Yet Maybe We’ll Make It is fun too. There’s no sense that Price’s struggles aren’t worth it, or that they inhabit her creativity. “There wasn’t a moment or shred of creativity wasted,” Price says about a period where she, her husband and musical partner Jeremy Ivey, and their band ambulated across the country playing small gigs. “We were making do with what we had. As they say, necessity is the mother of invention, and invention was what we lived for.” True words from an artist who navigated the misogyny of East Nashville by inventing a band manager named John Sirota.
Maybe We’ll Make It shows Price hitting her big break in its final chapters, but she finds extremely hard-won success. Price gives the sense that making it doesn’t contradict her years of struggling, nor does it even end them. Her marriage temporarily founders after she’s already put out albums. Living comfortably rather than surviving frantically comes with the culmination of Price’s work: making some peace with herself. Playing SNL and joining the board of Farm Aid is nice, but they’re ancillary to Price’s personal journey.
Price’s relationship with her husband Jeremy Ivey is the heart of the book: a fucked up, improbable love story that never quite tips into outright nastiness, even when showing deeply unflattering sides of Price and Ivey. Ivey is a vital part of Price’s music: in addition to always performing with her, Ivey gets co-writing credits on seven out of 10 songs from Price’s album That’s How Rumors Get Started. Theirs is a story of romantic and musical partnership. The chapter where Price recounts how Ivey proposed to her is sweet enough that I won’t quote it: go buy the book and read it yourself. But if that doesn’t convince you, when I first read that chapter on an LIRR train out of Manhattan, I turned to my girlfriend Sage, who hails from Massachusetts and detests country music, and read it aloud to her. She promptly burst into tears.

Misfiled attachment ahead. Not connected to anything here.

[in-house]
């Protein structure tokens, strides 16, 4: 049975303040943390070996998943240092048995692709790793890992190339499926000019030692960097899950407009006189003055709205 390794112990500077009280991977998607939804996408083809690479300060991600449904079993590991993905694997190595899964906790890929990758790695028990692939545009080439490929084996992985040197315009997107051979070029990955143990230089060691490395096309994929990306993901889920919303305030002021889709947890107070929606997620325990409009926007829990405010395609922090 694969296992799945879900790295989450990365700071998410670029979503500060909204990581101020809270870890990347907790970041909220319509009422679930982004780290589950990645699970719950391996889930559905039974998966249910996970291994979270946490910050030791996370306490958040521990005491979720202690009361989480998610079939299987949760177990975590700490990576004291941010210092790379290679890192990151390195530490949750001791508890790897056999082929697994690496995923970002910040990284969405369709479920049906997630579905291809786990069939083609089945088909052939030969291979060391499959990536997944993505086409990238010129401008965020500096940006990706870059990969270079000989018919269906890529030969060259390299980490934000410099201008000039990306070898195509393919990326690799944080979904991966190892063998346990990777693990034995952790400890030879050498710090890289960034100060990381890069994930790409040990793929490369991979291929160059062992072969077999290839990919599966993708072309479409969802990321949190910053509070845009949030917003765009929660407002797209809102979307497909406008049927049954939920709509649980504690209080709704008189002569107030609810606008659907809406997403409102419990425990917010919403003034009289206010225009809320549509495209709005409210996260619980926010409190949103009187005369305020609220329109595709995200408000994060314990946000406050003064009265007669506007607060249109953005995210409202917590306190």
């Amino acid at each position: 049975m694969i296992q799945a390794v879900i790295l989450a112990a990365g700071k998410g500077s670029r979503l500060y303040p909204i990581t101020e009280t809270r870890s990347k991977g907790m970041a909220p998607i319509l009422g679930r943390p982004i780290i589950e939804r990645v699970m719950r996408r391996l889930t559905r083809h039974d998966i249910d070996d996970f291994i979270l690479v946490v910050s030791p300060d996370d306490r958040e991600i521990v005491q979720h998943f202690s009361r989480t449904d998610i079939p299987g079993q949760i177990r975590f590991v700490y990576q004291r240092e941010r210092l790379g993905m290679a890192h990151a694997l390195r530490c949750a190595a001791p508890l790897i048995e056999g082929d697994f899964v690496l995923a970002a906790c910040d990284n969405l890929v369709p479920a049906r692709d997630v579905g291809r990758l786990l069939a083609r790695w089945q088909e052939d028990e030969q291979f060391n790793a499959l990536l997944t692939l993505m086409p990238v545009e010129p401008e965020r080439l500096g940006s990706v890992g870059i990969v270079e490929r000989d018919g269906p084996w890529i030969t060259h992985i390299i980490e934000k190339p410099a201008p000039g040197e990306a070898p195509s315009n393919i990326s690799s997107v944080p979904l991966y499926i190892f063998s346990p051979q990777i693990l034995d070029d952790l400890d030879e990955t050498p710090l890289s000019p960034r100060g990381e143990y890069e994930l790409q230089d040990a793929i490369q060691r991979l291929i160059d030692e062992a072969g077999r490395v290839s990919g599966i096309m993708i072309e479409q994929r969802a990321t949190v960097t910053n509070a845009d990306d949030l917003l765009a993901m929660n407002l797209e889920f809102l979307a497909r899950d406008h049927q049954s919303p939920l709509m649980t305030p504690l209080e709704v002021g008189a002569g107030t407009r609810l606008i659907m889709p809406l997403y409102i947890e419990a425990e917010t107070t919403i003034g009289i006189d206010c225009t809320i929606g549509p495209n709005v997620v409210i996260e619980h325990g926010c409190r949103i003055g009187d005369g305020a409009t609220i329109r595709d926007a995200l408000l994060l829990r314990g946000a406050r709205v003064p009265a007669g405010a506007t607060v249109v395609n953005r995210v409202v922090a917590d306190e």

I suppose on some level, that’s what I like out of non-fiction. I was raised by Texans in and around the Shenandoah Valley. This past Christmas in North Carolina, my grandma and I duetted a cappella on David Allen Coe’s “You Never Even Called Me By My Name,” the self-declared “perfect country and western song.” Country music should be for everybody. And Price makes a fine argument for that by writing a book that feels like a country song. Rather than embracing the narcissism of memoirs, she uses it to tell a story about art and struggle. It’s a book worthy of Farm Aid and Willie Nelson songs, the shot in the arm country music and music autobiographies needed. Now stop reading and go watch the music video for Price’s single “Been to the Mountain.” If you like deserts and shrooms, this is your song. And if you like the song, you just might want to read Maybe We’ll Make It.